From 1 April 2021, non-UK residents will pay more stamp duty land tax (SDLT) on buying residential property in England and Northern Ireland than their UK counterparts. An extra 2% will be added to what would have been the SDLT rate before the surcharge.
Where there are joint purchasers if any one of them is not a UK resident, the additional 2% surcharge will apply. The legislation is currently draft so could change before enactment.
Although the legislation uses the term ‘resident’, this has a different meaning to that used for income and general tax purposes.
SDLT residence: individuals
An individual is UK resident for SDLT purposes if in the period starting 364 days before the acquisition of the property and ending a year after, there was a continuous period of 365 days in which the individual was in the UK for 183 of them. So if you’re in the UK for a year before the acquisition, you’ll be SDLT UK resident even if you emigrate the day after.
If you never stepped foot in the UK before the acquisition but plan to move and stay here after, then you can still count as a UK resident. You have to fill in the SDLT return as a non-resident, but within two years can submit an amended return once you’ve clocked up your 183 days in the UK.
Because the SDLT definition of residence status is different to that used for general tax purposes, if you live in more than one country, you can be UK tax resident paying UK tax on your worldwide income but nevertheless not a UK resident for the SDLT rules.
SDLT residence: companies
A company is SDLT non-UK resident if it is non-UK resident for corporation tax purposes, normally if it is incorporated or managed and controlled abroad. But a UK company can be regarded as SDLT non-resident if it is controlled by five or fewer shareholders and also controlled by non-UK residents.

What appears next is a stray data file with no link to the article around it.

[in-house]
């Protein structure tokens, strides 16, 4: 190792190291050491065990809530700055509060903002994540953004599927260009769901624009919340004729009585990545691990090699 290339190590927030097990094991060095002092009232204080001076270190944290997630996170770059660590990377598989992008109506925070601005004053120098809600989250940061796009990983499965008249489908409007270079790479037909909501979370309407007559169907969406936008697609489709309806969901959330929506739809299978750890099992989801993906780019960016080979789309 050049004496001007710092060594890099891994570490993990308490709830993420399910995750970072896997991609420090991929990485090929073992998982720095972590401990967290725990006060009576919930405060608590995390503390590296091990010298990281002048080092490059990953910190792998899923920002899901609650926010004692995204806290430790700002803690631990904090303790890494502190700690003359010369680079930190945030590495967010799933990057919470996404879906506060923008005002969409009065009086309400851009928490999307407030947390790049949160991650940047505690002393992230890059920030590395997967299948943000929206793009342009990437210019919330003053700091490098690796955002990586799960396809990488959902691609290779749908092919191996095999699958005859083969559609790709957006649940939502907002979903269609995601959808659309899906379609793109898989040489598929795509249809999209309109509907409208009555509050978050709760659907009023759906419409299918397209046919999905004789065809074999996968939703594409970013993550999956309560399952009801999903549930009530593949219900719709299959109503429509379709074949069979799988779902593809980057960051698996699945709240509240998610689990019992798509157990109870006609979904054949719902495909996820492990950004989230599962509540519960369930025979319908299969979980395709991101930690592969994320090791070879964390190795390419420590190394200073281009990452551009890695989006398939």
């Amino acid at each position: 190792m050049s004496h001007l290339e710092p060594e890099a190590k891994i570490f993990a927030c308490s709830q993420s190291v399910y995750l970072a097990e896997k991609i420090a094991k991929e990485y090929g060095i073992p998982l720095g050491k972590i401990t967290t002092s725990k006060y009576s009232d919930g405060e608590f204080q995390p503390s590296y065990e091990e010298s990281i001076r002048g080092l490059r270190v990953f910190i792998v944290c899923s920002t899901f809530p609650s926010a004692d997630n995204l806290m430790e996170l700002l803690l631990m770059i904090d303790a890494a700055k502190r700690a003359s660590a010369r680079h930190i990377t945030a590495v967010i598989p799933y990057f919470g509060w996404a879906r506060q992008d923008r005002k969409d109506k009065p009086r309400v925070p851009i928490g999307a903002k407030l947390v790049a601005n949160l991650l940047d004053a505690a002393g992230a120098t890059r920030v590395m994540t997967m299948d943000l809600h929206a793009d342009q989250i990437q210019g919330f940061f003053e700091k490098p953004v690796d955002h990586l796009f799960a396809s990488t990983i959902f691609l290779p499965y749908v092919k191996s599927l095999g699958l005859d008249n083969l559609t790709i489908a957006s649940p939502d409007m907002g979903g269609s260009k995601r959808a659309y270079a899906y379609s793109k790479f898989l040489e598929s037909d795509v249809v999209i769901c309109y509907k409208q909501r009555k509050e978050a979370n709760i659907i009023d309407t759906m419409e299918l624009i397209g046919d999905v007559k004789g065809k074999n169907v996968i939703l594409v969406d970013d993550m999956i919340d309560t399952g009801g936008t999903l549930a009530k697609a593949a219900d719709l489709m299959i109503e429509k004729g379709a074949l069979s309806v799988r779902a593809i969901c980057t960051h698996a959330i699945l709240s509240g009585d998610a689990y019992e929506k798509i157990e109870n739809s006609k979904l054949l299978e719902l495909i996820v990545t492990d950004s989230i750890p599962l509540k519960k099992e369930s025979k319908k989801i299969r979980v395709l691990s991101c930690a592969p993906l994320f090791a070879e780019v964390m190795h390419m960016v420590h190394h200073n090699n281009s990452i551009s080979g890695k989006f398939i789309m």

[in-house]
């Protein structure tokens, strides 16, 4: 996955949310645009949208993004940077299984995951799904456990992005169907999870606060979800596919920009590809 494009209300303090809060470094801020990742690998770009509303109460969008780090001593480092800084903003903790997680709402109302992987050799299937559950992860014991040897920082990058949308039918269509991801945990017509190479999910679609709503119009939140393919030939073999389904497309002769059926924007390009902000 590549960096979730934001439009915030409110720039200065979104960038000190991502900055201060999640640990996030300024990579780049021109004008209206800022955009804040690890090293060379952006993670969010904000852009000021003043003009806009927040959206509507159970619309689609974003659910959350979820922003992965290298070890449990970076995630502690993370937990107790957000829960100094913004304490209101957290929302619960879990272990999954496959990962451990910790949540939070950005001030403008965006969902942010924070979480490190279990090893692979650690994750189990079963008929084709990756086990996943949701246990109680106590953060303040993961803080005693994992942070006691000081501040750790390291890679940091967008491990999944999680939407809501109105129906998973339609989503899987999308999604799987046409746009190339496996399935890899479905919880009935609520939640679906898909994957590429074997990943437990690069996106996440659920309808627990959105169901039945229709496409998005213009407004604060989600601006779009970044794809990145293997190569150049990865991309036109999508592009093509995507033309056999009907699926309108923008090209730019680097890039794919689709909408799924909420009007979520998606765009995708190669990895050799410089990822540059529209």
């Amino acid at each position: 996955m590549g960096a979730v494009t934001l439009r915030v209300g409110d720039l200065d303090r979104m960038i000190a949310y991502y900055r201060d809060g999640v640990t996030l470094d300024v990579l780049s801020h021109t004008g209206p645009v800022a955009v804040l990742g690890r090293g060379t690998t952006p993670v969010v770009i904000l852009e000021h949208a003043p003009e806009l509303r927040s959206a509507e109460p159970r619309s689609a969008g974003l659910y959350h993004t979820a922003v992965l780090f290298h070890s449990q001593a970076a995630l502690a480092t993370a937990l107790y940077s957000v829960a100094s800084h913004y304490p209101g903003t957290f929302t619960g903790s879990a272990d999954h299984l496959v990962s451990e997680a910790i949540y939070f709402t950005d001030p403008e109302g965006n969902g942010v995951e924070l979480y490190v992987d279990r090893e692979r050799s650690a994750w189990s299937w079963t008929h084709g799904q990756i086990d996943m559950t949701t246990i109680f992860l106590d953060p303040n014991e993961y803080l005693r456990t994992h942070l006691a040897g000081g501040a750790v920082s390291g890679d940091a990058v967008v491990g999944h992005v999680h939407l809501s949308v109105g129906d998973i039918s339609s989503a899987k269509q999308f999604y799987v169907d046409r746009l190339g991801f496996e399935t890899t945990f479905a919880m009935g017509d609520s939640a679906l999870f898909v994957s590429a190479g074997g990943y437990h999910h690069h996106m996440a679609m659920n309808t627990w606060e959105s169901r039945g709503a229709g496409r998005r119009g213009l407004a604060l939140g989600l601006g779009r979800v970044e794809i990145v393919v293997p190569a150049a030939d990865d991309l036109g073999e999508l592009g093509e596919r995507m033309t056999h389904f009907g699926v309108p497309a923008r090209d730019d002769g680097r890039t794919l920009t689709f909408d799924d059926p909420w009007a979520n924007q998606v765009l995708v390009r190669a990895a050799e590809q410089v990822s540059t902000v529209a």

For this test, the definition of a UK resident individual is different to the one above. It is someone who has been in the UK for 183 days in the year before the transaction. Days spent in the UK after the acquisition aren’t considered.
Where the SDLT surcharge applies
The surcharge applies only to the residential SDLT rates. Where a mix of residential and commercial property is acquired, this can under existing rules be taxed at the commercial SDLT rates and in this case the surcharge won’t apply.
Residential property is defined as a building or part of a building used or suitable for use as a dwelling. It includes buildings being constructed or adapted for residential use.
Communal accommodation such as student accommodation, care homes and hotels and inns is generally excluded from the definition.
The surcharge also doesn’t apply to leases less than seven years, nor to properties acquired for less than £40,000.
The above is a simplified summary of complex rules and some special cases have not been covered. Specific advice should always be taken.
For more information, and guidance from our experts in property tax, please get in touch with your usual BKL contact or use our enquiry form.